Acromegaly and gigantism aren't the same thing. Acromegaly is excessive growth of the extremities--fingers, toes, jaw, and nose--caused by an overactive pituitary gland. Acromegaly shows up in adult patients whose growth plates in the long bones (ie: arms and legs) have fused. Acromegalics are not classic "giants" for this reason: fusion of long bone growth plates prohibits the growth hormone GH from entering the long bones, which is why there is no increase in height; thus, the extremities become larger. Therefore, patients who are diagnosed with acromegaly are usually in their thirties. Also, the etiology of the disease progresses very slowly, so its effects on men and women who have it come about very gradually. (For this reason, acromegaly is usually undiagnosed for many years.)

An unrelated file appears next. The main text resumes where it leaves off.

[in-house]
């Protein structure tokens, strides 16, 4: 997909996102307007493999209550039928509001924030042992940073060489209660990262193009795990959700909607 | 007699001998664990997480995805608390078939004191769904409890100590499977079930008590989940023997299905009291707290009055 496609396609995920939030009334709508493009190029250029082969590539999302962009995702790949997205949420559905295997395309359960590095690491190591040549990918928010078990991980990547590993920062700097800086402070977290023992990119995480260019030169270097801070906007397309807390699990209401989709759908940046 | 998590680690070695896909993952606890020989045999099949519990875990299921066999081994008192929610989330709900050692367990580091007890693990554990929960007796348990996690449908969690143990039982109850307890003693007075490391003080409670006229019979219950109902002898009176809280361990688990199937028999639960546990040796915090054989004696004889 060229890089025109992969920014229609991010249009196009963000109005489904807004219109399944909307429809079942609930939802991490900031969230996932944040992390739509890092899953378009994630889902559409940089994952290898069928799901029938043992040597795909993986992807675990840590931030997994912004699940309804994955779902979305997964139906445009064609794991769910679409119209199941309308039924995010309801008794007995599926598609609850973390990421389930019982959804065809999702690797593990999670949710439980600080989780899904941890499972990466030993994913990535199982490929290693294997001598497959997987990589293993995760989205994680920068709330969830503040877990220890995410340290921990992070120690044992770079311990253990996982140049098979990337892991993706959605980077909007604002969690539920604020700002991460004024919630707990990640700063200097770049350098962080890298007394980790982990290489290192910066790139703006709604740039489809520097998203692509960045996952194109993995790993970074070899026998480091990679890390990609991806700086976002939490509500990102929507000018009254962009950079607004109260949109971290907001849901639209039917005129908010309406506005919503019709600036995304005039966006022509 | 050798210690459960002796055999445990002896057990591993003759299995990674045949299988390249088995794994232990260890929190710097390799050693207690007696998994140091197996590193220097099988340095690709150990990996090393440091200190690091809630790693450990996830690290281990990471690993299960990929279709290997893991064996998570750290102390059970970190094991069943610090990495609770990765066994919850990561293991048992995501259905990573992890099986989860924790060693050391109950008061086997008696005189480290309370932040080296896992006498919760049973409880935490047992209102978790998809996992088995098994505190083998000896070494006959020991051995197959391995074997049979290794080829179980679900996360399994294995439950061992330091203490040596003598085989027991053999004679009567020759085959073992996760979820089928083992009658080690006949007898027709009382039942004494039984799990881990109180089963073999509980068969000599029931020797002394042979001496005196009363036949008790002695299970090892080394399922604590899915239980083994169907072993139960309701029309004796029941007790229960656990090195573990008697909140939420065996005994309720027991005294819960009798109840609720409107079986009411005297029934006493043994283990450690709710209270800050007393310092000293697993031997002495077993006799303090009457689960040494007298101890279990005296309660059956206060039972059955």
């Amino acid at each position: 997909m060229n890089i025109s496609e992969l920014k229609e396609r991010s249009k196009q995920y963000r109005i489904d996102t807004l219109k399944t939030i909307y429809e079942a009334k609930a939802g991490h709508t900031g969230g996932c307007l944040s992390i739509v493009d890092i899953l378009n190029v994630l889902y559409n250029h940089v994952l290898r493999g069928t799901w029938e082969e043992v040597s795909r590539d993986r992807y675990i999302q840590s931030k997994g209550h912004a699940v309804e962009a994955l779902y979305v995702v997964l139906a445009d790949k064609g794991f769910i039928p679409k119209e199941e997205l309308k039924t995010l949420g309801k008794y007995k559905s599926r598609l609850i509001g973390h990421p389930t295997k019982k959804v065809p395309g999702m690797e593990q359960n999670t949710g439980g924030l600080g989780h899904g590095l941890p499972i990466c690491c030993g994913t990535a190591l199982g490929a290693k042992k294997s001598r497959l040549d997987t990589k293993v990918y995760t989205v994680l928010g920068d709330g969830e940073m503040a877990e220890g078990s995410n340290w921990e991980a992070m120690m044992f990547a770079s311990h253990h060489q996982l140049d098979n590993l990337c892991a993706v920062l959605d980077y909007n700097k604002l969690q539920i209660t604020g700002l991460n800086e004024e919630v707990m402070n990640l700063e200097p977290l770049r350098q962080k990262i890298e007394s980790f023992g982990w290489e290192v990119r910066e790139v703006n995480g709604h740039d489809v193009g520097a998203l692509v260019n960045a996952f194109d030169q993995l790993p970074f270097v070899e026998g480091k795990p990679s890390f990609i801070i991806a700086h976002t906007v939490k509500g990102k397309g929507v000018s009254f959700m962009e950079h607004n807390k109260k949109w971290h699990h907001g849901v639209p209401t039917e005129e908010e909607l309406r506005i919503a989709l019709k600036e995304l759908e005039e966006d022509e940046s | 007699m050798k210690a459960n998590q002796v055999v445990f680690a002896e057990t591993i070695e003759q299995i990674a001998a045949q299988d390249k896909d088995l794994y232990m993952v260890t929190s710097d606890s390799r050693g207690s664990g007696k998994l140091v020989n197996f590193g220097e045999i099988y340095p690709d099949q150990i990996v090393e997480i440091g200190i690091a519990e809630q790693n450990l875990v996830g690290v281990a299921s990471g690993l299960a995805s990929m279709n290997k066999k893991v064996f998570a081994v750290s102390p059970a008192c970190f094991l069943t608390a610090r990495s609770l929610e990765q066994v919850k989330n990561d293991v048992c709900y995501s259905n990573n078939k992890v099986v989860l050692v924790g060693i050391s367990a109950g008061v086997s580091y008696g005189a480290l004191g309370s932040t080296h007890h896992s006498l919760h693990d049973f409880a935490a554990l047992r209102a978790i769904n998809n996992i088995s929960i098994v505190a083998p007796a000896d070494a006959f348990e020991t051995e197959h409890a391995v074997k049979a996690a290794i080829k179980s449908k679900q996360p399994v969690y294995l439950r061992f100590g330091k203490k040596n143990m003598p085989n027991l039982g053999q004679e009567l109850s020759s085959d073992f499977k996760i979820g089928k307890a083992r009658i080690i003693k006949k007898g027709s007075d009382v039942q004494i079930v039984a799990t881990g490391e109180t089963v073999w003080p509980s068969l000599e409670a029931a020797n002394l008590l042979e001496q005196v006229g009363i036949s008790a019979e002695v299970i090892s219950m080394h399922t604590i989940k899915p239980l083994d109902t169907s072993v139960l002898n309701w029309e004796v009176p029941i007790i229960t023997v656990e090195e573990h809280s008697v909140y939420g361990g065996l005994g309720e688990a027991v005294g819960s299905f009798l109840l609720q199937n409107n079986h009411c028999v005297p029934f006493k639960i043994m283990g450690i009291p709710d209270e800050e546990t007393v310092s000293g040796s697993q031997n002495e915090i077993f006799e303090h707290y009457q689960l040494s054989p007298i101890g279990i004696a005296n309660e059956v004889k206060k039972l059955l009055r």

Gigantism is abnormal growth or development of the body or its parts. The difference between acromegaly and gigantism is the timing of the disease. When the pituitary gland has tumors before the growth plates have fused, as in the cases of adolescents, this is gigantism. Because the growth plates are still open, especially in the long bones, 'giants' have increased stature as well as enlarged extremities. They are slightly better proportioned than acromegalics, having not only large hands, feet, jaws, brows, etc., but the height so characteristic of mythological, or Biblical, "giants."